People-to-People marketing changes the approach to customer relationships.
When working with companies serving the aviation industry that are transitioning to people-to-people marketing, I stress that marketing content should be centered around two things: 1) solving customer problems, and 2) the journey through the purchasing process – because these are the two main elements of creating brand preference. Yet many times after this suggestion is made there is resistance to change and a tendency to circle back and do things the way they are most comfortable with. This usually takes the form of reskinning their current website with the latest product iteration.
In the aviation industry, brands fall into three categories – innovators, challengers and laggards. Innovative brands take calculated risk; they think big, invest smartly and understand the power of marketing. Challenger brands are smart and agile they rely on new technology and materials to disrupt traditional business models. Laggards, well are laggards. Laggard brands practice “Random Acts of Marketing” a term my colleague Paula Willliams uses to describe marketing tactics without strategy.
Social media provides insight into the customer’s brand experience
The website technorati.com has lunched a podcast series, “Social Brands & Influencers”. Technorati interviews top thought leaders and decision makers in the social media and marketing world. Liz Brown Bullock formally of Dell Computer and now CEO of the start up SASI provided her perspective on getting employees involved in social media marketing. Below is my interpretation for aviation marketers.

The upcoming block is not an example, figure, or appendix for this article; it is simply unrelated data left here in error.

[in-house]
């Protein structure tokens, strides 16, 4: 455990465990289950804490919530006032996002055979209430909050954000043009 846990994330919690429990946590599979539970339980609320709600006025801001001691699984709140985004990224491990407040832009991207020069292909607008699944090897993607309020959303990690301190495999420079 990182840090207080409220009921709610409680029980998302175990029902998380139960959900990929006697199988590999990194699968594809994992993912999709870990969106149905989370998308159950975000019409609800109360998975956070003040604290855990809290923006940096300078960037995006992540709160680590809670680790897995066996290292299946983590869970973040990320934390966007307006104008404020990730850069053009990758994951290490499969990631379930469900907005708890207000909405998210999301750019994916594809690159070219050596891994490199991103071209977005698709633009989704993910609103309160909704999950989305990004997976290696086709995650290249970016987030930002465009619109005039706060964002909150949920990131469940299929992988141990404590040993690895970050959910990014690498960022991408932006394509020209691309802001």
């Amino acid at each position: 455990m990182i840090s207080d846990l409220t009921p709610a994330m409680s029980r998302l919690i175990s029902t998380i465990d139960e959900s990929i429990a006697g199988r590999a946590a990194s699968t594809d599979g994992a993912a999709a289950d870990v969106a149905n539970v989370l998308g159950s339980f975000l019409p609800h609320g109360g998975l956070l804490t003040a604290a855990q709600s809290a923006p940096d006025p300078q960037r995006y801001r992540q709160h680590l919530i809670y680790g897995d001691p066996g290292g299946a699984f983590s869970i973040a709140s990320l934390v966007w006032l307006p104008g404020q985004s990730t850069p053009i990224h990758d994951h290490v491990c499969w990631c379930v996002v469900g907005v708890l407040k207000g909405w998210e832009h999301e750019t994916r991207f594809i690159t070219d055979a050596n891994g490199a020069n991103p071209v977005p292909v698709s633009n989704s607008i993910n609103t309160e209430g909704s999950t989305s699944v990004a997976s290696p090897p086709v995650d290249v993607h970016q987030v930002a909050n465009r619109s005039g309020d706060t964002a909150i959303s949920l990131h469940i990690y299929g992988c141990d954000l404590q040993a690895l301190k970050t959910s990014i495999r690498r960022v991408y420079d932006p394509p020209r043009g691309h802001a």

Consideration decisions come from establishing an emotional connection
Most big-ticket purchases in aviation and related industries are considered purchases. It is the job of marketing to understand what is important to decision makers and influencers in terms of feature, function, and cost benefit. Those are the issues that will be weighted against the competition when the rational purchase process begins.
Social media offers an unadulterated view of issues and opinions that shape brand preference
When developing strategic communication plans for companies in the aviation industry, I always want to know what’s going on in the customer’s mind. Customer insight can be attained via several channels using different tactics. For example, insights can be gained from:
Knowing how and when to use hashtags can increase brand adoption
Lynne Serafinn, author of “The 7 Graces of Marketing: how to heal humanity and the planet by changing the way we sell,” wrote an article on how and when to use hashtags on Twitter and Facebook. Below is my interpretation for aviation marketers.
Aviation companies that are practitioners of people-to-people marketing spend their marketing capital wisely by defining their position and understanding their point of differentiation. This due diligence leads to delivering key messages in clear concise terms that are easily understood by the constituents with whom they wish to do business.
Our emotional connection with a brand is an unconscious decision
Product and service innovation in the aviation industry comes from improved features and functions. On the flight deck, it can be a chip-driven avionic component that replaces a mechanical legacy system, to the cabin, where passengers are plugged into inflight wireless connectivity while enjoying their lay-flat seats — these innovations are the result of engineering.